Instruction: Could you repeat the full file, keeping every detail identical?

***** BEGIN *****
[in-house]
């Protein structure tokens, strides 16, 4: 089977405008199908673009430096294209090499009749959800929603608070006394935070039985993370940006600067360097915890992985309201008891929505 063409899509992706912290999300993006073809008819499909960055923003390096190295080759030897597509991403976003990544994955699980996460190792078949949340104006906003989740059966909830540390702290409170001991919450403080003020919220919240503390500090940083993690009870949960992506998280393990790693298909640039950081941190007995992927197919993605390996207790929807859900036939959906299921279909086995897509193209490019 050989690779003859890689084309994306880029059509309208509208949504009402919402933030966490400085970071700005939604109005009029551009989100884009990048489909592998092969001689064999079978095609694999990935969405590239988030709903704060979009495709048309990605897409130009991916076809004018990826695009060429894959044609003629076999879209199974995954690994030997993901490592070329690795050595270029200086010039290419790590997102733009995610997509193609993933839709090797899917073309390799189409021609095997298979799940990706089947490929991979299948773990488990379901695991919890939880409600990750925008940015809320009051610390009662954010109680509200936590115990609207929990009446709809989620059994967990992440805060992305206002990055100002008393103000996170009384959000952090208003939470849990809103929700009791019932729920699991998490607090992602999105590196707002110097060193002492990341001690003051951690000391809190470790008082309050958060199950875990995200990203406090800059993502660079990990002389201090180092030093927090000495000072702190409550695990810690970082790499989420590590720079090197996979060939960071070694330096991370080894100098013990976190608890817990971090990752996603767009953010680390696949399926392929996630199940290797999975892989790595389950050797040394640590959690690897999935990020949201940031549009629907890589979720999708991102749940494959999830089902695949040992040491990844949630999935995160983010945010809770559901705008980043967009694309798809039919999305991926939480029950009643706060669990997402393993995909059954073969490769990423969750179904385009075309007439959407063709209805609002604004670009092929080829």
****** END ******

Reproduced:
[in-house]
């Protein structure tokens, strides 16, 4: 089977405008199908673009430096294209090499009749959800929603608070006394935070039985993370940006600067360097915890992985309201008891929505 063409899509992706912290999300993006073809008819499909960055923003390096190295080759030897597509991403976003990544994955699980996460190792078949949340104006906003989740059966909830540390702290409170001991919450403080003020919220919240503390500090940083993690009870949960992506998280393990790693298909640039950081941190007995992927197919993605390996207790929807859900036939959906299921279909086995897509193209490019 050989690779003859890689084309994306880029059509309208509208949504009402919402933030966490400085970071700005939604109005009029551009989100884009990048489909592998092969001689064999079978095609694999990935969405590239988030709903704060979009495709048309990605897409130009991916076809004018990826695009060429894959044609003629076999879209199974995954690994030997993901490592070329690795050595270029200086010039290419790590997102733009995610997509193609993933839709090797899917073309390799189409021609095997298979799940990706089947490929991979299948773990488990379901695991919890939880409600990750925008940015809320009051610390009662954010109680509200936590115990609207929990009446709809989620059994967990992440805060992305206002990055100002008393103000996170009384959000952090208003939470849990809103929700009791019932729920699991998490607090992602999105590196707002110097060193002492990341001690003051951690000391809190470790008082309050958060199950875990995200990203406090800059993502660079990990002389201090180092030093927090000495000072702190409550695990810690970082790499989420590590720079090197996979060939960071070694330096991370080894100098013990976190608890817990971090990752996603767009953010680390696949399926392929996630199940290797999975892989790595389950050797040394640590959690690897999935990020949201940031549009629907890589979720999708991102749940494959999830089902695949040992040491990844949630999935995160983010945010809770559901705008980043967009694309798809039919999305991926939480029950009643706060669990997402393993995909059954073969490769990423969750179904385009075309007439959407063709209805609002604004670009092929080829």